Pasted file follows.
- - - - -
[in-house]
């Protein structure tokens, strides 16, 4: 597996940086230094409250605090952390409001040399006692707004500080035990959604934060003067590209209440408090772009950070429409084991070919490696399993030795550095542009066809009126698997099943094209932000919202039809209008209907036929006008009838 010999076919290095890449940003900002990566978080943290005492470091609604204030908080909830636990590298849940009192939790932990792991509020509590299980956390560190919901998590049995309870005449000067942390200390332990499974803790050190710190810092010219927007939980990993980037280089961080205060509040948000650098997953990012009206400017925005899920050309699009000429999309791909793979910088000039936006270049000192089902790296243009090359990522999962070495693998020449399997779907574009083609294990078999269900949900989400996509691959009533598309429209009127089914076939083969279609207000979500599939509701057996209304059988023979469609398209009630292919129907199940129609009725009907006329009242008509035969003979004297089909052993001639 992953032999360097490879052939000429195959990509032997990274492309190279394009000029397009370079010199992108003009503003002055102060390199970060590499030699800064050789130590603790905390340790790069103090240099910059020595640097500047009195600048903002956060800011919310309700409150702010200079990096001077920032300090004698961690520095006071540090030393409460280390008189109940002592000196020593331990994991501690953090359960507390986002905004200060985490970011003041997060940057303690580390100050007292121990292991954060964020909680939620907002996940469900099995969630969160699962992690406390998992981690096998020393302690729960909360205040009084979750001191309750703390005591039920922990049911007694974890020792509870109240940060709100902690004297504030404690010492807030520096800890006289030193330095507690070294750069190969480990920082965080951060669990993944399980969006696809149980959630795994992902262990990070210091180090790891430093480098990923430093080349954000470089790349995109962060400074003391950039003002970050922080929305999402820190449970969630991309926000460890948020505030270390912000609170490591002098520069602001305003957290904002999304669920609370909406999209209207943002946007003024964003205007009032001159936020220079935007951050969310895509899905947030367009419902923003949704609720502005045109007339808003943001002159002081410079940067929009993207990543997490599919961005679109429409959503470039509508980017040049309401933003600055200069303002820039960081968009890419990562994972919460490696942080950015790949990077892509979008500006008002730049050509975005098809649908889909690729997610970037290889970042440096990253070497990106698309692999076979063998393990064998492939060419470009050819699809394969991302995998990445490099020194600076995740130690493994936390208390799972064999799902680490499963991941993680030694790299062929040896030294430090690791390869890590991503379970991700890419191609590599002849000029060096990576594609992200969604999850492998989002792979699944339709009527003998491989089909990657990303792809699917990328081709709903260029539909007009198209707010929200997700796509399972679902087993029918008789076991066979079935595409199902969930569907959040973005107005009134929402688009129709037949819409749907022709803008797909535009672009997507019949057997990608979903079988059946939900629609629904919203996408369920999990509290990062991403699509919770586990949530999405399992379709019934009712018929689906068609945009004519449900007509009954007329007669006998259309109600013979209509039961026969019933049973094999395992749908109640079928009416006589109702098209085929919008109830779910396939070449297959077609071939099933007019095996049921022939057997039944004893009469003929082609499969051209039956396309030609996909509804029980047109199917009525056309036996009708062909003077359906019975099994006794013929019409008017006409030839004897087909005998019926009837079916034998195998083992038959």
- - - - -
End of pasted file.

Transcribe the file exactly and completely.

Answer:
[in-house]
């Protein structure tokens, strides 16, 4: 597996940086230094409250605090952390409001040399006692707004500080035990959604934060003067590209209440408090772009950070429409084991070919490696399993030795550095542009066809009126698997099943094209932000919202039809209008209907036929006008009838 010999076919290095890449940003900002990566978080943290005492470091609604204030908080909830636990590298849940009192939790932990792991509020509590299980956390560190919901998590049995309870005449000067942390200390332990499974803790050190710190810092010219927007939980990993980037280089961080205060509040948000650098997953990012009206400017925005899920050309699009000429999309791909793979910088000039936006270049000192089902790296243009090359990522999962070495693998020449399997779907574009083609294990078999269900949900989400996509691959009533598309429209009127089914076939083969279609207000979500599939509701057996209304059988023979469609398209009630292919129907199940129609009725009907006329009242008509035969003979004297089909052993001639 992953032999360097490879052939000429195959990509032997990274492309190279394009000029397009370079010199992108003009503003002055102060390199970060590499030699800064050789130590603790905390340790790069103090240099910059020595640097500047009195600048903002956060800011919310309700409150702010200079990096001077920032300090004698961690520095006071540090030393409460280390008189109940002592000196020593331990994991501690953090359960507390986002905004200060985490970011003041997060940057303690580390100050007292121990292991954060964020909680939620907002996940469900099995969630969160699962992690406390998992981690096998020393302690729960909360205040009084979750001191309750703390005591039920922990049911007694974890020792509870109240940060709100902690004297504030404690010492807030520096800890006289030193330095507690070294750069190969480990920082965080951060669990993944399980969006696809149980959630795994992902262990990070210091180090790891430093480098990923430093080349954000470089790349995109962060400074003391950039003002970050922080929305999402820190449970969630991309926000460890948020505030270390912000609170490591002098520069602001305003957290904002999304669920609370909406999209209207943002946007003024964003205007009032001159936020220079935007951050969310895509899905947030367009419902923003949704609720502005045109007339808003943001002159002081410079940067929009993207990543997490599919961005679109429409959503470039509508980017040049309401933003600055200069303002820039960081968009890419990562994972919460490696942080950015790949990077892509979008500006008002730049050509975005098809649908889909690729997610970037290889970042440096990253070497990106698309692999076979063998393990064998492939060419470009050819699809394969991302995998990445490099020194600076995740130690493994936390208390799972064999799902680490499963991941993680030694790299062929040896030294430090690791390869890590991503379970991700890419191609590599002849000029060096990576594609992200969604999850492998989002792979699944339709009527003998491989089909990657990303792809699917990328081709709903260029539909007009198209707010929200997700796509399972679902087993029918008789076991066979079935595409199902969930569907959040973005107005009134929402688009129709037949819409749907022709803008797909535009672009997507019949057997990608979903079988059946939900629609629904919203996408369920999990509290990062991403699509919770586990949530999405399992379709019934009712018929689906068609945009004519449900007509009954007329007669006998259309109600013979209509039961026969019933049973094999395992749908109640079928009416006589109702098209085929919008109830779910396939070449297959077609071939099933007019095996049921022939057997039944004893009469003929082609499969051209039956396309030609996909509804029980047109199917009525056309036996009708062909003077359906019975099994006794013929019409008017006409030839004897087909005998019926009837079916034998195998083992038959």